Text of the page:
|Action||Amend Parts I, II, and III of the Virginia Stormwater Management Program Permit Regulations to address water quality and quantity and local stormwater management program criteria.|
|Comment Period||Ends 8/21/2009|
As a lifetime resident of the state as well as a licensed professional engineer, I have great concern regarding the proposed changes to the stormwater management regulations. I believe that if the changes are implemented in their current format, they will greatly harm the economy of the state as well as promote urban sprawl. The modifications to Section 2 of the regulations will require significantly more land, than would otherwise be required, to be utilized in the development of every private and public project in the state - if the standard of purity is considered to be virgin forest, yet the stormwater standards require more trees to be knocked down in order for the standards to be implemented, then I believe that there has been a great error made in establishing those standards.
I believe there is little disagreement that Virginia's waters are of great value and a resource from which many draw benefit, and therefore should be carefully managed. I believe however that the extreme nature of the proposed revisions regulations are achieving only a minimal amount of positive effect on the waters of Virginia, while exacting a huge toll upon both the long and short term economy of the State. By the State's own data, new land development is down the list when it comes to contributors to degradation of water resources. Yet, the cost upon new development will significantly increase the prices of new homes, new schools, new industrial complexes....in both the near and long term horizons, this is not a desirable outcome relative to the gain. As a result, projects in Virginia will be at a competitive disadvantage relative to surrounding states. Is that good for Virginia in this economy? Every business man and woman in the state makes decisions based upon a cost-benefit analysis, but that does not seem to be the case with respect to the proposed revisions. While an economic impact analysis was performed, it did not consider the cost of lost jobs nor lost revenues from new projects not being built or bought in the state. Therefore in my opinion, the analysis is incomplete.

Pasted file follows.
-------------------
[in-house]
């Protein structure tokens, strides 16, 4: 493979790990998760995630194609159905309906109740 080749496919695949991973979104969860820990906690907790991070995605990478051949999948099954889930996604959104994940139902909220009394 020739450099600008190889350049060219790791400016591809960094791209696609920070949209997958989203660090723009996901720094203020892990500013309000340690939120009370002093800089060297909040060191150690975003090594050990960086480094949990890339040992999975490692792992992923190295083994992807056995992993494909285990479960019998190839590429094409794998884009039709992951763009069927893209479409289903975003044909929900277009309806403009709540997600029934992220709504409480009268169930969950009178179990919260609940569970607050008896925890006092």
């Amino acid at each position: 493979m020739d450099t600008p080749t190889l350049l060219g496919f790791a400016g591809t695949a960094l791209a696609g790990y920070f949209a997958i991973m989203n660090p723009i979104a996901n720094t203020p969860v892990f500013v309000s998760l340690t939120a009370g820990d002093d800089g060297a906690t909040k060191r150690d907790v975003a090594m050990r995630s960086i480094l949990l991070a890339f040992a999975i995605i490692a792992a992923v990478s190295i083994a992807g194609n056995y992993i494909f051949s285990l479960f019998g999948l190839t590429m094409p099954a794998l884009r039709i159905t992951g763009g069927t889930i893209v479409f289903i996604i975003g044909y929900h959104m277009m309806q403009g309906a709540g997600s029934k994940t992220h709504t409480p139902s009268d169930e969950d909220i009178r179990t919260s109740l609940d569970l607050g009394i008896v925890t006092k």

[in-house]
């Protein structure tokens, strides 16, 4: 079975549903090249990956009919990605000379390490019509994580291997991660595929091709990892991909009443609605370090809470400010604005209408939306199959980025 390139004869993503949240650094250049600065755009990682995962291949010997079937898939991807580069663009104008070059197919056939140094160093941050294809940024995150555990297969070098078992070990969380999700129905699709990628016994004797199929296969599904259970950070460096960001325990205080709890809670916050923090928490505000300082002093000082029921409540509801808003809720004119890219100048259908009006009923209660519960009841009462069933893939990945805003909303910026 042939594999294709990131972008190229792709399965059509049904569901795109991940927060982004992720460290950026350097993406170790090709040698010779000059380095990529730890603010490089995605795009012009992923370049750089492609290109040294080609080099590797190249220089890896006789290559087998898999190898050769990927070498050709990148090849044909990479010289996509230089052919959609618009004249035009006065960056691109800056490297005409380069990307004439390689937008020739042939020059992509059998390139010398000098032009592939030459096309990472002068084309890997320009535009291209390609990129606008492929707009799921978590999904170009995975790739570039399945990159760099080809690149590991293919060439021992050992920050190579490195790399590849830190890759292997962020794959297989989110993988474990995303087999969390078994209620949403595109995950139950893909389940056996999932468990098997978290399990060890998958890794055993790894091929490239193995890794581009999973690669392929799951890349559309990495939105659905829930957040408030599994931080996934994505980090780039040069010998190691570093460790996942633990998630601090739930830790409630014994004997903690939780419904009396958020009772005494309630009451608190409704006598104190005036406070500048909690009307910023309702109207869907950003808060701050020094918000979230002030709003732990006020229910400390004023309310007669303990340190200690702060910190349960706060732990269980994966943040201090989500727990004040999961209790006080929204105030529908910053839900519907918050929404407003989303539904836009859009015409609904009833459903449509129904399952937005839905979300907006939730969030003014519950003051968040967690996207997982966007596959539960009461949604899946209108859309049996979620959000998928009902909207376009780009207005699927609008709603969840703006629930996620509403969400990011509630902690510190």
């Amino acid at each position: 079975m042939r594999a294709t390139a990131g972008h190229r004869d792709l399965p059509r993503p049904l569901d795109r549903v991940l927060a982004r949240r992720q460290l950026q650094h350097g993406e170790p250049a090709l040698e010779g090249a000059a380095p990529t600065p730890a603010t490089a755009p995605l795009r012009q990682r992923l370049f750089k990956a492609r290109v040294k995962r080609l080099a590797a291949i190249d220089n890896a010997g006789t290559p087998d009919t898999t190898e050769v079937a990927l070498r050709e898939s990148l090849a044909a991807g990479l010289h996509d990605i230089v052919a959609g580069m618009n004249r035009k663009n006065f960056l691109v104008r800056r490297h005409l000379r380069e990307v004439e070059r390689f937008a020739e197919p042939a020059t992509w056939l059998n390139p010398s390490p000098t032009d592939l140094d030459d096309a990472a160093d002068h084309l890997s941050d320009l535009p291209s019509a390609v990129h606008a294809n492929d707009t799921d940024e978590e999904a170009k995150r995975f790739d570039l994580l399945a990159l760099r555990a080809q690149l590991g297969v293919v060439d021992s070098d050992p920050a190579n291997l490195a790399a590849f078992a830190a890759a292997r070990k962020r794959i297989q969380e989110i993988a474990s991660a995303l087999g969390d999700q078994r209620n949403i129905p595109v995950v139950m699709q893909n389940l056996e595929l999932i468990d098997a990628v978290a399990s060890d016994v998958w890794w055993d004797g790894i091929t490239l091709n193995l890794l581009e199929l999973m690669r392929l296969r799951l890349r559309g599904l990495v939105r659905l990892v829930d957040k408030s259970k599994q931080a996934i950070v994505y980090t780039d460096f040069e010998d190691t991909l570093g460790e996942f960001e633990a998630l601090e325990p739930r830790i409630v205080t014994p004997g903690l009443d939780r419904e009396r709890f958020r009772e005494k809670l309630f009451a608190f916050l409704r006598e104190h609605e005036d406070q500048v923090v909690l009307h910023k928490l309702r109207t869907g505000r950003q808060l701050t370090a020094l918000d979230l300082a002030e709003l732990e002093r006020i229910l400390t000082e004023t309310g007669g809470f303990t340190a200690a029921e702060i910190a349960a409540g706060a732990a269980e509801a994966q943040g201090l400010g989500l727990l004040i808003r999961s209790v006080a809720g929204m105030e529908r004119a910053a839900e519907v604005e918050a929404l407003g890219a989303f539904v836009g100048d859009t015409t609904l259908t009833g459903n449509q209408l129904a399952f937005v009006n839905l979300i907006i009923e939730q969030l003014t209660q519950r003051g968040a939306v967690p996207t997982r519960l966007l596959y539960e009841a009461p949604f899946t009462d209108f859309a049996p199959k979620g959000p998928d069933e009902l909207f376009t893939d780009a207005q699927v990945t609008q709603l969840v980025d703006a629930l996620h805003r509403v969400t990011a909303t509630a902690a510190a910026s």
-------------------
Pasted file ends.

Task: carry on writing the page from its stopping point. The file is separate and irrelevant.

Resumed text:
Relative to achieving the highest benefit per dollar, I believe DCR should turn its eye toward agriculture, which by the state's own data, is the single largest contributor to the degradation of the state's water quality. Some will say there are programs in place to address this industry, however, a program without adequate funding is a program in name only and has no impact upon the issue at hand.
I believe that Section 2 of the existing regulations is adequate in its current form and should be left unchanged. By adopting the revisions to Sections 1, 3 and 13, and therefore implementing the current regulations statewide, DCR will be taking a step in the right direction. Allow the statewide regulations to be in effect for 5 years, put signficant funding toward dealing with the impacts of agriculture on the state's waters, and then when 5 years have passed, retest the water quality. It is my opinion that if the two steps I have outlined are undertaken, significant improvement in Virginia's water quality will be observed without driving a stake in the heart of the state's economy.